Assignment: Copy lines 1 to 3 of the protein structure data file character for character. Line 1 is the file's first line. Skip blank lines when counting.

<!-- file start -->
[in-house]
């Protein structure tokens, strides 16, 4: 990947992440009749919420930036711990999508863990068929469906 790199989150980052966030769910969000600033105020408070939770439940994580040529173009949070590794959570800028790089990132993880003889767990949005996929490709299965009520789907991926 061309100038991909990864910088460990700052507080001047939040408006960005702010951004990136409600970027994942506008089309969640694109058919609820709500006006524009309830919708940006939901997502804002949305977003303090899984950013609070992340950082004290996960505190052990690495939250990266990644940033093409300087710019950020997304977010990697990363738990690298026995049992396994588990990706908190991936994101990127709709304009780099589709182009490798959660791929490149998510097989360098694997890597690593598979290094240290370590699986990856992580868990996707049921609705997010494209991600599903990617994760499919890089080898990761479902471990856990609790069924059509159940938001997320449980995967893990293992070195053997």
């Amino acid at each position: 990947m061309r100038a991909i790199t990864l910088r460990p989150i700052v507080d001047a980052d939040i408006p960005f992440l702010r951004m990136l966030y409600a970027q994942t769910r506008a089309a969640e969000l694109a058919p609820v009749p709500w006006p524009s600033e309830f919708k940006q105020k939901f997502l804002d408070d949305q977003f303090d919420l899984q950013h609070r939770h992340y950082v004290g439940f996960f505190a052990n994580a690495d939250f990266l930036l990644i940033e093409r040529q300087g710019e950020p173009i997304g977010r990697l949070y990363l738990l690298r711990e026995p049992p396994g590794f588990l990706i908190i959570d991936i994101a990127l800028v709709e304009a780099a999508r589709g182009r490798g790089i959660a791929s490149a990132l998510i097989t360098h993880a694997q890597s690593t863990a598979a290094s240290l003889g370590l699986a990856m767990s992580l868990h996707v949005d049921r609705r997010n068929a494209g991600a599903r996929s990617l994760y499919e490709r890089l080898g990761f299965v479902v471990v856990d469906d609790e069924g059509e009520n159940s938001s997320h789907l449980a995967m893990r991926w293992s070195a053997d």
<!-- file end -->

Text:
[in-house]
């Protein structure tokens, strides 16, 4: 990947992440009749919420930036711990999508863990068929469906 790199989150980052966030769910969000600033105020408070939770439940994580040529173009949070590794959570800028790089990132993880003889767990949005996929490709299965009520789907991926 061309100038991909990864910088460990700052507080001047939040408006960005702010951004990136409600970027994942506008089309969640694109058919609820709500006006524009309830919708940006939901997502804002949305977003303090899984950013609070992340950082004290996960505190052990690495939250990266990644940033093409300087710019950020997304977010990697990363738990690298026995049992396994588990990706908190991936994101990127709709304009780099589709182009490798959660791929490149998510097989360098694997890597690593598979290094240290370590699986990856992580868990996707049921609705997010494209991600599903990617994760499919890089080898990761479902471990856990609790069924059509159940938001997320449980995967893990293992070195053997």
């Amino acid at each position: 990947m061309r100038a991909i790199t990864l910088r460990p989150i700052v507080d001047a980052d939040i408006p960005f992440l702010r951004m990136l966030y409600a970027q994942t769910r506008a089309a969640e969000l694109a058919p609820v009749p709500w006006p524009s600033e309830f919708k940006q105020k939901f997502l804002d408070d949305q977003f303090d919420l899984q950013h609070r939770h992340y950082v004290g439940f996960f505190a052990n994580a690495d939250f990266l930036l990644i940033e093409r040529q300087g710019e950020p173009i997304g977010r990697l949070y990363l738990l690298r711990e026995p049992p396994g590794f588990l990706i908190i959570d991936i994101a990127l800028v709709e304009a780099a999508r589709g182009r490798g790089i959660a791929s490149a990132l998510i097989t360098h993880a694997q890597s690593t863990a598979a290094s240290l003889g370590l699986a990856m767990s992580l868990h996707v949005d049921r609705r997010n068929a494209g991600a599903r996929s990617l994760y499919e490709r890089l080898g990761f299965v479902v471990v856990d469906d609790e069924g059509e009520n159940s938001s997320h789907l449980a995967m893990r991926w293992s070195a053997d």